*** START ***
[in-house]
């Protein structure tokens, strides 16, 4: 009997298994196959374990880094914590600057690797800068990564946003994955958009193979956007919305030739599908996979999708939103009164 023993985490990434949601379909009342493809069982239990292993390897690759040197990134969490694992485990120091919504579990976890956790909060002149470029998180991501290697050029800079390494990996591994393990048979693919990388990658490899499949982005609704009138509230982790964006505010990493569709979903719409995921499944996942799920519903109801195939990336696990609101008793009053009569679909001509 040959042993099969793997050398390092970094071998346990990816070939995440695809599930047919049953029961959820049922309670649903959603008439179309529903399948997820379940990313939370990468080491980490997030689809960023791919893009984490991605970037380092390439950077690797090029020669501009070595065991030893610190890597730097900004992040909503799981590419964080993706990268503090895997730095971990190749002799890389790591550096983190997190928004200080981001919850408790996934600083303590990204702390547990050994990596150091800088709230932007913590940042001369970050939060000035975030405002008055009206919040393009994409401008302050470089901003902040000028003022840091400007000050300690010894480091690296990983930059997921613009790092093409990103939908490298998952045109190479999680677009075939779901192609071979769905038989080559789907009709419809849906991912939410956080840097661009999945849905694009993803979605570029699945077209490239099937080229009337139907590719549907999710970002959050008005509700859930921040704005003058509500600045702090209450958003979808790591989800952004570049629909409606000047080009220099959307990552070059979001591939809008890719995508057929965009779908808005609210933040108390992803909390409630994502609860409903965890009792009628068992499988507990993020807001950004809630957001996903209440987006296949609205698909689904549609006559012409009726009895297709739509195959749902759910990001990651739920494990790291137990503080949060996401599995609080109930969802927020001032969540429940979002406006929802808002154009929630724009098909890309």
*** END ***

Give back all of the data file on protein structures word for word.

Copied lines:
[in-house]
């Protein structure tokens, strides 16, 4: 009997298994196959374990880094914590600057690797800068990564946003994955958009193979956007919305030739599908996979999708939103009164 023993985490990434949601379909009342493809069982239990292993390897690759040197990134969490694992485990120091919504579990976890956790909060002149470029998180991501290697050029800079390494990996591994393990048979693919990388990658490899499949982005609704009138509230982790964006505010990493569709979903719409995921499944996942799920519903109801195939990336696990609101008793009053009569679909001509 040959042993099969793997050398390092970094071998346990990816070939995440695809599930047919049953029961959820049922309670649903959603008439179309529903399948997820379940990313939370990468080491980490997030689809960023791919893009984490991605970037380092390439950077690797090029020669501009070595065991030893610190890597730097900004992040909503799981590419964080993706990268503090895997730095971990190749002799890389790591550096983190997190928004200080981001919850408790996934600083303590990204702390547990050994990596150091800088709230932007913590940042001369970050939060000035975030405002008055009206919040393009994409401008302050470089901003902040000028003022840091400007000050300690010894480091690296990983930059997921613009790092093409990103939908490298998952045109190479999680677009075939779901192609071979769905038989080559789907009709419809849906991912939410956080840097661009999945849905694009993803979605570029699945077209490239099937080229009337139907590719549907999710970002959050008005509700859930921040704005003058509500600045702090209450958003979808790591989800952004570049629909409606000047080009220099959307990552070059979001591939809008890719995508057929965009779908808005609210933040108390992803909390409630994502609860409903965890009792009628068992499988507990993020807001950004809630957001996903209440987006296949609205698909689904549609006559012409009726009895297709739509195959749902759910990001990651739920494990790291137990503080949060996401599995609080109930969802927020001032969540429940979002406006929802808002154009929630724009098909890309």